On not conflating the give-away and non-give-away literature

From: Stevan Harnad <harnad_at_cogprints.soton.ac.uk>
Date: Sat, 13 Apr 2002 18:13:31 +0100

Fri, 12 Apr 2002, Peter Suber wrote:

> I like the open treaty idea.
> http://chronicle.com/free/2002/01/2002012301t.htm
> Now that CIC http://www.cic.uiuc.edu/
> has worked out the groundrules for sharing content freely, it should
> be relatively easy to admit new members who are willing to agree to
> the same groundrules. The same advantages that persuaded the original
> CIC members to join should also persuade other universities to join.
> The faster and further it spreads, the better for open-access and
> the goals of the BOAI. http://www.soros.org/openaccess/index.shtml
> Of course, putting their content into
> OAI-compliant archives free for the whole world would be even
> better. But if they have their reasons to make their content free
> only to reciprocating universities, then I hope they will consider
> the open treaty idea.

It is, as always, extremely important to make the most fundamental
PostGutenberg distinction of all: The distinction between the author
give-away and author non-give-away literature:

The general objectives of the CIC "open treaty" concept seem
promising -- for books, which are, in general, NOT author give-aways.
But I think it would be a huge mistake to extend it to refereed
research papers, which are and always have been author give-aways.

(Peter is thinking above, whimsically, about the reverse, namely, about
how nice it would be if the open-access model, which is meant
specifically for give-away content, could also be extended to
non-give-away content in some way; I don't see how it could be, but I
see great danger in misapplying the non-give-away, access-restriction
model to give-away content, written only to maximize usage, uptake and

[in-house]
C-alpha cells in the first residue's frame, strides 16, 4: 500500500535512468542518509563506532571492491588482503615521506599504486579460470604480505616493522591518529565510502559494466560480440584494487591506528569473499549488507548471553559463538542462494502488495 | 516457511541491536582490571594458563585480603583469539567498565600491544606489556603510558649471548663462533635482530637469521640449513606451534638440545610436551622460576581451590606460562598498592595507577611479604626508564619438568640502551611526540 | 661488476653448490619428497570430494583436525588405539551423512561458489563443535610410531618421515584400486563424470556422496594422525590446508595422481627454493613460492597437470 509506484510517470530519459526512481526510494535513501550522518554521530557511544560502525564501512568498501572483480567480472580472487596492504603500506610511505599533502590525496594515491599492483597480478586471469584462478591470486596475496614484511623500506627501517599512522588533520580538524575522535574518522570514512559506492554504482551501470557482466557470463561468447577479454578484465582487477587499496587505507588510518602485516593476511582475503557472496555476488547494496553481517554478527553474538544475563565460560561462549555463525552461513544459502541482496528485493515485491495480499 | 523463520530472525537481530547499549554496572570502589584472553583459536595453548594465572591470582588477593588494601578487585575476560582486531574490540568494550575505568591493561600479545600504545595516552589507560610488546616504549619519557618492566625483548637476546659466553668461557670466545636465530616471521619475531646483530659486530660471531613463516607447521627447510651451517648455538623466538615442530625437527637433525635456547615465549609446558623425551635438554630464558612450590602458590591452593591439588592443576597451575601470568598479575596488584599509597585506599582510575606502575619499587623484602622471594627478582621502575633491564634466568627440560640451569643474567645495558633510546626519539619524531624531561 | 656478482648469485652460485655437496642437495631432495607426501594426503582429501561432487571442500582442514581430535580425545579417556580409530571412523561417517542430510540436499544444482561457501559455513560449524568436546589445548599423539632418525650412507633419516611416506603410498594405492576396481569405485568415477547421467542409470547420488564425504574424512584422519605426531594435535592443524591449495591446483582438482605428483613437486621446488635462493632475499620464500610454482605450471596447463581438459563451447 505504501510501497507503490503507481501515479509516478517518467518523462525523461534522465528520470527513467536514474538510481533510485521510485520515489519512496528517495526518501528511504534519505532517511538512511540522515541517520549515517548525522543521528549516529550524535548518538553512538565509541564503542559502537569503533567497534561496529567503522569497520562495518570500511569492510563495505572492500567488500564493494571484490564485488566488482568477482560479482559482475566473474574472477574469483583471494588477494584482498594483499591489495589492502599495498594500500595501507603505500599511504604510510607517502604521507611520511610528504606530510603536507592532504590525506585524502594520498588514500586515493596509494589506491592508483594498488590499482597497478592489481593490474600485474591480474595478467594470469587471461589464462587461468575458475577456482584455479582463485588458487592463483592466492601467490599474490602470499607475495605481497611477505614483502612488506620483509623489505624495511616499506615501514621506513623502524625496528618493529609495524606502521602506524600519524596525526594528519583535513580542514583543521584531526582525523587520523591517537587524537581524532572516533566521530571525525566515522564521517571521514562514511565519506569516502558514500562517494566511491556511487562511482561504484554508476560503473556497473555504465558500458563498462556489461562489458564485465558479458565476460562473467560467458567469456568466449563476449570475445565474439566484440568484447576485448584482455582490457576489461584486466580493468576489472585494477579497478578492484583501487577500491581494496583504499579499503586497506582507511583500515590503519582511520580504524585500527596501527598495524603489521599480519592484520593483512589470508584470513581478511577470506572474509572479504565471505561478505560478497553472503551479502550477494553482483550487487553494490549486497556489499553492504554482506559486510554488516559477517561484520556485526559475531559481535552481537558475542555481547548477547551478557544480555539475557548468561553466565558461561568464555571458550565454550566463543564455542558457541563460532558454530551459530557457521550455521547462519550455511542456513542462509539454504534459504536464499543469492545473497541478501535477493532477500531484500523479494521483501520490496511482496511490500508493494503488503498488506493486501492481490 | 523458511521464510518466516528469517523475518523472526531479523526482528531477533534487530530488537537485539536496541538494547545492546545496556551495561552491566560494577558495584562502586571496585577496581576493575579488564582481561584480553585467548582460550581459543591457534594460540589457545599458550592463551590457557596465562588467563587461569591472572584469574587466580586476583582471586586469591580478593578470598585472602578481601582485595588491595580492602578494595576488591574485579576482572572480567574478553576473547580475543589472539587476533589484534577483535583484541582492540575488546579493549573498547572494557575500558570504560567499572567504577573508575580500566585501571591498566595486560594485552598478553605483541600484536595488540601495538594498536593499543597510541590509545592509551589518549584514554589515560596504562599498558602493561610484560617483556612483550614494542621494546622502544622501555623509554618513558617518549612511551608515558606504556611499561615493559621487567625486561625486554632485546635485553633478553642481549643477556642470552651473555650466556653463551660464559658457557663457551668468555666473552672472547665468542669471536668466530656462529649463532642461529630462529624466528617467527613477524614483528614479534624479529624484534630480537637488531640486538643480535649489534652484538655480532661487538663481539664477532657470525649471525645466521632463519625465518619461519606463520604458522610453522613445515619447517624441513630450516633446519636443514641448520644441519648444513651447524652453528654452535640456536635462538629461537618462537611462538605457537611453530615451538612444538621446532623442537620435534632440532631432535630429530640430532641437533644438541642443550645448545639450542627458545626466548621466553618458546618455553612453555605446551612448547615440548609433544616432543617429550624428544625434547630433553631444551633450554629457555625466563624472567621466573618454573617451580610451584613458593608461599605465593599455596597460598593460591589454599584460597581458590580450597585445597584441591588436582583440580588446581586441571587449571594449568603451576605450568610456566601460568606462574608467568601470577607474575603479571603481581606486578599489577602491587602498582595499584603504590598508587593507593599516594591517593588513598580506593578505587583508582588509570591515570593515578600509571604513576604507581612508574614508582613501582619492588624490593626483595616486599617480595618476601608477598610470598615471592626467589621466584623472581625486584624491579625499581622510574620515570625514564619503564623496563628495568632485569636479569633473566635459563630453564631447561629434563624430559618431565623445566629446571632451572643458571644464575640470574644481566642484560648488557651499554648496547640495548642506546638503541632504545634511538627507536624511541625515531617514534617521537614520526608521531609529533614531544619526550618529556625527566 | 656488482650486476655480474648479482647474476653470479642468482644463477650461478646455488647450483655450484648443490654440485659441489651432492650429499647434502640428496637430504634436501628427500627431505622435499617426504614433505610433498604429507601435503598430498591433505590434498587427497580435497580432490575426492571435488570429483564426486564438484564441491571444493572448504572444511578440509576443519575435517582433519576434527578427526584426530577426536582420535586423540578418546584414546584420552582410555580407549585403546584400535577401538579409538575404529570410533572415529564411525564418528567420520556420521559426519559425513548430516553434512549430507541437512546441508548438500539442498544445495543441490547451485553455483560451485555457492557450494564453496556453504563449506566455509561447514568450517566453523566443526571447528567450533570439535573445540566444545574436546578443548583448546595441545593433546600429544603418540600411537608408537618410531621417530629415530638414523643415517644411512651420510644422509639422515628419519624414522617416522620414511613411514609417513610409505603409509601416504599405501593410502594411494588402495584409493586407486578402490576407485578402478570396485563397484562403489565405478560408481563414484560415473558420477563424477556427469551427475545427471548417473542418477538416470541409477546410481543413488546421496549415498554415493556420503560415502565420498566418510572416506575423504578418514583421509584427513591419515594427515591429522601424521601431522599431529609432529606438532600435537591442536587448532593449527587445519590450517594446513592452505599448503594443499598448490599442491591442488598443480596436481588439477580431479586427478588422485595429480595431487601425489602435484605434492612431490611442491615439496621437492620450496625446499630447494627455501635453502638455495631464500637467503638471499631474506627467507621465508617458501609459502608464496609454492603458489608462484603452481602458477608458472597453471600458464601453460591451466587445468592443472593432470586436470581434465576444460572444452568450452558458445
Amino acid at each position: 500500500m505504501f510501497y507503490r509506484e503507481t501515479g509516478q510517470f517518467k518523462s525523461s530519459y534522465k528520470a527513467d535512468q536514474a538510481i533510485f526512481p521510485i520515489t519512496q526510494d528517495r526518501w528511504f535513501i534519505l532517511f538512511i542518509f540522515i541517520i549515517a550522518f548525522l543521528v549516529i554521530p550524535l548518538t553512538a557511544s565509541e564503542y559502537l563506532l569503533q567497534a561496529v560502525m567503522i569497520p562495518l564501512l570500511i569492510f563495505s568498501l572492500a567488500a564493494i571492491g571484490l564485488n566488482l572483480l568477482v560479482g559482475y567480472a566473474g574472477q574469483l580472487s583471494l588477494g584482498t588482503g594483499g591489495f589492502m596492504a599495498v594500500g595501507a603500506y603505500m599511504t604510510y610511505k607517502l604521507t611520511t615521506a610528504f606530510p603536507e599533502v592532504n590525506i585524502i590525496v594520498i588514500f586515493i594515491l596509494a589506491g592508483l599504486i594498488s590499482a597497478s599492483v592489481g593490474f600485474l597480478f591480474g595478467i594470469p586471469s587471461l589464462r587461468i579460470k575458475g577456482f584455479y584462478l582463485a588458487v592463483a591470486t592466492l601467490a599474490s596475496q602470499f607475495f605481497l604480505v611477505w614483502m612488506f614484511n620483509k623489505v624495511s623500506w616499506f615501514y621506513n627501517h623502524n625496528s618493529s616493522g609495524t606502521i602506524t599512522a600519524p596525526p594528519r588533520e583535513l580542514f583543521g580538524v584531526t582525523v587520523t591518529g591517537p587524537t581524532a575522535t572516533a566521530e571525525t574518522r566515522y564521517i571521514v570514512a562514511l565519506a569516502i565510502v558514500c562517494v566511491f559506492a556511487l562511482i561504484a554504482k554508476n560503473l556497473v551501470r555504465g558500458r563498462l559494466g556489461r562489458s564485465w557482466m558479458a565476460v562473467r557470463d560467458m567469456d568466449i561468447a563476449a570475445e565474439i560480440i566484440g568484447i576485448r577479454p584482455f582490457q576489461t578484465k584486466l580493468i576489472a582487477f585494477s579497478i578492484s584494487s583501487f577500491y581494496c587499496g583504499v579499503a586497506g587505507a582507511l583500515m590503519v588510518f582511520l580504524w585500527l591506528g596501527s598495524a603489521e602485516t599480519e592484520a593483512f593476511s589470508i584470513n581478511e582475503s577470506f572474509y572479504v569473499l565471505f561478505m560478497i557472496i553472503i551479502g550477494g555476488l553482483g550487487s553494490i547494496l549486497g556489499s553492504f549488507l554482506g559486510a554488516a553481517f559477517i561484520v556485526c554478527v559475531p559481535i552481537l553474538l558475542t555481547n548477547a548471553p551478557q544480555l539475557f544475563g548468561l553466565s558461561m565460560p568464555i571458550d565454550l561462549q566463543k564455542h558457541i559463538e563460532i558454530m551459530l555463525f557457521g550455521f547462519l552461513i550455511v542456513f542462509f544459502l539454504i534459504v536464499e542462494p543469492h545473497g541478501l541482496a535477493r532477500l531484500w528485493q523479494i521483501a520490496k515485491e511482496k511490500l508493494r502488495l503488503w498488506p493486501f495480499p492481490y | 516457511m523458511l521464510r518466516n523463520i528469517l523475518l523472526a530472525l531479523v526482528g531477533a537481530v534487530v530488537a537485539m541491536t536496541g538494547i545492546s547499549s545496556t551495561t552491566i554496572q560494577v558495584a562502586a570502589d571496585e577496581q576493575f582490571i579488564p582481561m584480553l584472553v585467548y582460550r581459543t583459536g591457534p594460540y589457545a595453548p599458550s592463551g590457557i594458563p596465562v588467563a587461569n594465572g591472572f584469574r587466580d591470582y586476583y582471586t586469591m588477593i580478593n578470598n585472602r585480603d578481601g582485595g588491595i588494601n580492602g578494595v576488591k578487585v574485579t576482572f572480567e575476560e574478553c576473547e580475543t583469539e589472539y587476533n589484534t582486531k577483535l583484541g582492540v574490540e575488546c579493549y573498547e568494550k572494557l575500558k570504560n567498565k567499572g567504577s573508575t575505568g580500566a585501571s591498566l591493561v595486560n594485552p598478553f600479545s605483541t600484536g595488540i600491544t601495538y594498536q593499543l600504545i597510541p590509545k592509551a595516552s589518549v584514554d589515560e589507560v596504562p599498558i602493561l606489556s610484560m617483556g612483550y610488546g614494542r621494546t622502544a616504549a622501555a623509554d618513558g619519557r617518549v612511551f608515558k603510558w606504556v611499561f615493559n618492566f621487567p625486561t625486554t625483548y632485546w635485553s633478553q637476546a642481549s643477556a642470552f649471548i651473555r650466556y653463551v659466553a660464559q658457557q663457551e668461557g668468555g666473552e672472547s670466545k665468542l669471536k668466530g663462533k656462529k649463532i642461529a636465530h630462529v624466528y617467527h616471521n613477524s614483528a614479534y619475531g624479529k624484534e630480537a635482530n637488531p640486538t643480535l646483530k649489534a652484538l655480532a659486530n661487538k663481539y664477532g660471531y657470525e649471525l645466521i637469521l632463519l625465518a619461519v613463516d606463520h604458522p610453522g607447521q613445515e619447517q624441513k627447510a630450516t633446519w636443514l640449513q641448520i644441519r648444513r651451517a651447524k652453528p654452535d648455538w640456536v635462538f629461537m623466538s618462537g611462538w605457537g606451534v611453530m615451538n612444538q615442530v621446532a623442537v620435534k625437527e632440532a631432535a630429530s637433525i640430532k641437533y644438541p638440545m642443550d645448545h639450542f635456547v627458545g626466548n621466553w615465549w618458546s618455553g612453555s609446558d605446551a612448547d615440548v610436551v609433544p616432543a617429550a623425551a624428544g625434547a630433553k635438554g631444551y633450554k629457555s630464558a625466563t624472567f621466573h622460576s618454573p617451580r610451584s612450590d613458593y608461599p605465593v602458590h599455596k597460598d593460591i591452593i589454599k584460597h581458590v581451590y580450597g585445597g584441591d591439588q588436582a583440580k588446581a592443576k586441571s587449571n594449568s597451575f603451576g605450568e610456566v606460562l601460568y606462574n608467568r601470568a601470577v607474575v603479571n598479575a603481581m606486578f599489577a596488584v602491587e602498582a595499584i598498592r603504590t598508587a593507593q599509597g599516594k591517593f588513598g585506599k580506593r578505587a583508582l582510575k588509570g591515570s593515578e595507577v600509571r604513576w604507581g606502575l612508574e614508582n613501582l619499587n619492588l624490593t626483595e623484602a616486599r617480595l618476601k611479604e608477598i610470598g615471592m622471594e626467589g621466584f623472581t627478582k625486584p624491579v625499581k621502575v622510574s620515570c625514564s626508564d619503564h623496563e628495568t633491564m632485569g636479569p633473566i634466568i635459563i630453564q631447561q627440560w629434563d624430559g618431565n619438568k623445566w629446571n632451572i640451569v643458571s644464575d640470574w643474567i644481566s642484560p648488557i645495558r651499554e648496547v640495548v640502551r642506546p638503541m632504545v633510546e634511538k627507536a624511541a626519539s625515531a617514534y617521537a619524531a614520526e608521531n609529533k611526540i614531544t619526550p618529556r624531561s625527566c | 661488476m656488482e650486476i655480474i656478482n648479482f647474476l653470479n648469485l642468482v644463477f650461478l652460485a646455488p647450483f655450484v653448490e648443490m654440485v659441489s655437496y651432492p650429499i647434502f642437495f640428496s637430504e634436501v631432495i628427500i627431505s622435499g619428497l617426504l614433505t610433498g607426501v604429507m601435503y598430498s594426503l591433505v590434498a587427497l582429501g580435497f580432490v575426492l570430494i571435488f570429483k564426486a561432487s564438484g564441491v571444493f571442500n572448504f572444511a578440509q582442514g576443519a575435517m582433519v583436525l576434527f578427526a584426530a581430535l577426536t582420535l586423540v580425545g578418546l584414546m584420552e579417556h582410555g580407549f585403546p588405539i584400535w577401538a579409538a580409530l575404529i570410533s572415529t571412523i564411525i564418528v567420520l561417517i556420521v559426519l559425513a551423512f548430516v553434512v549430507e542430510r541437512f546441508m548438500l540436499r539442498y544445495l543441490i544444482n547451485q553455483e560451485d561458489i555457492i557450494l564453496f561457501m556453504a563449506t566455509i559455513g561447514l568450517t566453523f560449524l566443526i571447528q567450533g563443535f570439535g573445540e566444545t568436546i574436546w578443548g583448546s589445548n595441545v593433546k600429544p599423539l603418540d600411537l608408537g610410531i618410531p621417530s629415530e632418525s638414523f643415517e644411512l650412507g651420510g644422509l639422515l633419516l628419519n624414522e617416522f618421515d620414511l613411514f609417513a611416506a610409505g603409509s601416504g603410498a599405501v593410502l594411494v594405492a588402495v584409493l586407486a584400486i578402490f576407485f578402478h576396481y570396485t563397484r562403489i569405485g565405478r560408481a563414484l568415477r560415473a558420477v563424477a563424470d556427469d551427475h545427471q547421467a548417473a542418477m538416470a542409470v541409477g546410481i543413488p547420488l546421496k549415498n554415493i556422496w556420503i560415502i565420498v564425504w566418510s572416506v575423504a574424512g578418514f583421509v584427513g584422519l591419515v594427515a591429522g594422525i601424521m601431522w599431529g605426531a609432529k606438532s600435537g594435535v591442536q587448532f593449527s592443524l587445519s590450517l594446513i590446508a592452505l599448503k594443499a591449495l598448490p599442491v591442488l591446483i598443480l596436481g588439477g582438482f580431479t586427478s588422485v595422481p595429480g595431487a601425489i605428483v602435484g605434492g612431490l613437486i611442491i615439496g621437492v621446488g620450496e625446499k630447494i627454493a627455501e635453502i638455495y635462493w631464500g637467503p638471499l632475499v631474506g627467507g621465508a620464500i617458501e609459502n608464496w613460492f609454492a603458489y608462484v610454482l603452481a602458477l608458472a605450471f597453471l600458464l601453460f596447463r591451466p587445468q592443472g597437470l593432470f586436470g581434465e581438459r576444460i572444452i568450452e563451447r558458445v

I raise here some questions about whether consortial access restrictions
are appropriate for the give-away literature that is the focus of our
concern at BOAI: The refereed research literature. I don't know whether
CIC is contemplating extending the "open treaty" model to this
literature too, but if (and only if) it is, I would raise the following

(1) The advantage of consortial efforts is that they guarantee
reciprocal efforts. So this would be good from the standpoint of
inducing all participants in the "open treaty" consortium to disclose
their their respective full-text content, and to provide access to it
to one another, especially if the only condition for joining the
consortium were that (and not some form of access fee, equivalent to a

(2) The disadvantage is that it denies access to non-consortium
participants. It is true that they too could join, and perhaps the
pressure of not being able to access is a pressure toward joining, just
as joining is a pressure toward providing the content. But are we sure
-- or do we even have reason to think it probable -- that these
constraints will actually help rather than hinder the hastening of open
access to the entire refereed literature for everyone?

(3) For, on the face of it, access-denial by a consortium is just
another instance of the all-too-familiar and all-too-widespread fact of